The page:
(Cheyenne, Wyo.) — The Majority of the Wyoming State Legislature outlined plans today to deliver a smart, responsible budget that invests in Wyoming’s local communities, workforce and future.
The 62nd Wyoming State Legislative session kicked-off today with a bi-partisan press conference focused on the budget, capitol restoration, infrastructure investments, and protecting and enhancing Wyoming’s extractive industries.
The legislative session will focus on producing a conservative budget that keeps Wyoming fiscally sound and economically dynamic. The proposed Fiscal Year 2015/2016 budget holds the line on spending while making targeted investments for the state’s future.
“Our focus is on Wyoming’s future – protecting our finances, growing job opportunities and giving our local communities the resources they need to prosper for years to come,” said Senate President Tony Ross.
Lawmakers credited good fiscal management for not having to make sharp budget cuts this year, but cautioned against increased spending.
“The reason our state is in the financial position we are is because the legislature has consistently been good stewards of taxpayer dollars,” said Senator Eli Bebout. “Now is not the time to change course.”
This morning Governor Mead delivered his annual State of the State Address to a Joint Session of the Wyoming Senate and House of Representatives. Legislators applauded Governor Mead’s leadership in delivering a sound budget to the legislature.
“We look forward to working with Governor Mead in the coming weeks and delivering a budget that prepares Wyoming to be a player in the world economy,” said House Speaker Pro Tempore Rosie Berger.
Another top priority for lawmakers is the restoration and renovation of the State Capitol. The Capitol is nearly 130 years old and in dire need of repair. In its current state, the Capitol is vulnerable to fire and fails to meet a number of important safety codes. In addition to safety concerns, essential updates and repairs are needed to maintain several historic features of the building.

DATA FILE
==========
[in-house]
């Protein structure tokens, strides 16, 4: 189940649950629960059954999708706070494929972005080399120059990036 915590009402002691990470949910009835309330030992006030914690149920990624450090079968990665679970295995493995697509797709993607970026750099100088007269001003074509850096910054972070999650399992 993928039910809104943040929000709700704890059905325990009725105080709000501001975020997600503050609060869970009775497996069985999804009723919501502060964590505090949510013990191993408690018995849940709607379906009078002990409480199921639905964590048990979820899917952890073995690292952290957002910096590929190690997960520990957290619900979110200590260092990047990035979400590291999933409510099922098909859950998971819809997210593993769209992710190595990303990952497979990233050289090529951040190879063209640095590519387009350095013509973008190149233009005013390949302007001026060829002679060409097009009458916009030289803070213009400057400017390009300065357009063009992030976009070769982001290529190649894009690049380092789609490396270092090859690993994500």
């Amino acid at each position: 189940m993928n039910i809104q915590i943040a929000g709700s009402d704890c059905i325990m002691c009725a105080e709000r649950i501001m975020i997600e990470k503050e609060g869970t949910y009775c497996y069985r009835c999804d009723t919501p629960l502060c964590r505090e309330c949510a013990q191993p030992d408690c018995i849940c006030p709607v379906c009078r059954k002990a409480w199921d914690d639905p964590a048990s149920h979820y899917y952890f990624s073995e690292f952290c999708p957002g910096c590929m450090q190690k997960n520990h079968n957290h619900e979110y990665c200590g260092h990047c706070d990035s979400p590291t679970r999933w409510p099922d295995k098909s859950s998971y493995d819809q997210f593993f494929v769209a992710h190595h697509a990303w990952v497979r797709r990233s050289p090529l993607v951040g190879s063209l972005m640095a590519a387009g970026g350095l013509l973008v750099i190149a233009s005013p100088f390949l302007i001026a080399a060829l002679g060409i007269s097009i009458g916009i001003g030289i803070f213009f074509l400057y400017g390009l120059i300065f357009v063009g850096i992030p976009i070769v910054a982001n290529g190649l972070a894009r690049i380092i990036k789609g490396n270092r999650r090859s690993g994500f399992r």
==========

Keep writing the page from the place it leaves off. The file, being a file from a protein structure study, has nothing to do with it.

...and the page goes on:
“The Capitol is a symbol of our state and a part of Wyoming’s history, a part worth preserving,” said Ross. “Ensuring the public has adequate access to the State Capitol and legislative process is essential.”
The legislature has been planning to restore and renovate the Capitol for nearly a decade, putting aside millions of dollars for the work.
With the aim of ensuring steady revenues going forward, legislators reiterated their commitment to protecting and promoting Wyoming’s mining industry. Among other energy-focused efforts, plans are underway for a study of an energy mega-campus designed to be a one-stop shop for commercial scale industries in Wyoming. Modeled on the Alberta Canada Nisku Industrial Park, this project will help Wyoming move away from export reliance and into a value-added economy.
“The health of our extractive industries has a direct and immediate impact on our ability to fund programs and needs across the state, and keep individual taxes low,” said Lubnau. “Ensuring a viable future for the mining sector is our responsibility and essential to a fiscally sound future.“
–From the Office of State Representative Rosie Berger, House Speaker Pro Tempore